April 30, 2024

Jeffrey Mann, professor of religious studies Jeffrey Mann, professor of religious studiesThe Rev. Martin Luther King Jr. is widely recognized as a prominent advocate for nonviolence. In a recent piece published in Dialog, A Journal of Theology, Jeffrey Mann, professor of religious studies at Susquehanna University, posits that King’s view of nonviolence was not as absolute as we might think.

In his article, Mann presents a careful analysis of King’s writings and speeches to uncover the civil rights leader’s more complex views on violence.

“The key to understanding King is to see his use of virtue ethics as the foundation for his moral philosophy,” Mann said. “With this insight, we see that his approach to the morality of violence has values that other moral theories lack.”

Mann examines much of King’s writings within the historical context of the Civil Rights Movement, finding that King relied heavily on context and intention when making his arguments against the use of violence and his acknowledgement for when violence could be warranted. Echoing Gandhi, King explicitly condoned the right to use violence in self-defense, Mann points out.

“King recognized the essential difference in context between defending oneself and family on the one hand, and political demonstration on the other,” Mann said.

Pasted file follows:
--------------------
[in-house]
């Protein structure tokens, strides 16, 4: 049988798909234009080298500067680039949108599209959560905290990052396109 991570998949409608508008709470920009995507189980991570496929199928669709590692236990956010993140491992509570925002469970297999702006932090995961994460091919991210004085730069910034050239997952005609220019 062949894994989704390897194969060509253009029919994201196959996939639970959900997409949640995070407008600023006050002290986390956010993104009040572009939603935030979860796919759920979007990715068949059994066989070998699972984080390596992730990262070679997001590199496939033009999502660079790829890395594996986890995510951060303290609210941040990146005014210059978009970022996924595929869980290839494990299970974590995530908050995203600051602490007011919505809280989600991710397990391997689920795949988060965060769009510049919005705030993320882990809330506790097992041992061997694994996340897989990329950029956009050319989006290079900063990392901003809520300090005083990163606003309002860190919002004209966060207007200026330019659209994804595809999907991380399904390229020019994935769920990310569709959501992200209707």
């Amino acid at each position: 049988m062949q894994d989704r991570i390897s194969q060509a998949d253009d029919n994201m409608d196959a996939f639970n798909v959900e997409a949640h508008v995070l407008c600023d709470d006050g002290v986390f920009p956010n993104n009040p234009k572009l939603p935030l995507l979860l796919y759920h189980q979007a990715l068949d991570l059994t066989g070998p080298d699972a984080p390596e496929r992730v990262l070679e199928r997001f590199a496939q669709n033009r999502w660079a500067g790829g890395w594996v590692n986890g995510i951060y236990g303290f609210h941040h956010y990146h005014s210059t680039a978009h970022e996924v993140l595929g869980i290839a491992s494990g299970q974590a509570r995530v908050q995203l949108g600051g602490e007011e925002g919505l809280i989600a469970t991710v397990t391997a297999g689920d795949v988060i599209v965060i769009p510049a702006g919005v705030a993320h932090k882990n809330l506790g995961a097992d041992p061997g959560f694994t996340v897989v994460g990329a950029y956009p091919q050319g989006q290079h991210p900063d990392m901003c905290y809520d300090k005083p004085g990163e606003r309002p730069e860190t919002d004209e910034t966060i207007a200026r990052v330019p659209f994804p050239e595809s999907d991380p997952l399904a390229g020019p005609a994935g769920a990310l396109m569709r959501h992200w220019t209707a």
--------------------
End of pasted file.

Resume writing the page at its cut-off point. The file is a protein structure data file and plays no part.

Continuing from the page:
With the Vietnam War and the rise of nuclear weaponry weighing heavily on King’s mind toward the end of his life, his position on allowing for violence, or war, that may at one time have served a negative good by preventing the spread of evil, became less defined.

“His condemnation of all regional wars, where nuclear annihilation is not on the table, ignored how a localized good might be achieved,” Mann said. “What would he have made of Kuwait, Kosovo or Syria? King’s ethic of war should be regarded as less than fully developed.”

Mann’s exploration into King’s true beliefs on violence is not his first foray into the ethical questions around the use of force. In 2018, Mann published the book May I Kill, in which he used the ethics of nonviolence and just war theory to examine occasions for the use of violence from a moral perspective — whether between nations at war or in violent encounters in our own neighborhoods.

Though King has been gone for more than 50 years, his voice still speaks to the need for peaceful protest and the rights of national sovereignty, Mann said.

“Determining the use or rejection of violence in our various social contexts and moral landscapes is tremendously difficult. We can grow in wisdom when we observe the example of King, the inspiration of his words and his life,” Mann said. “He may not give us the answers to every situation. What he does provide, however, is the call for moral virtue that challenges us toward the cultivation of ourselves and the well-being of others. In the end, such an example will certainly lead us toward a less violent world.”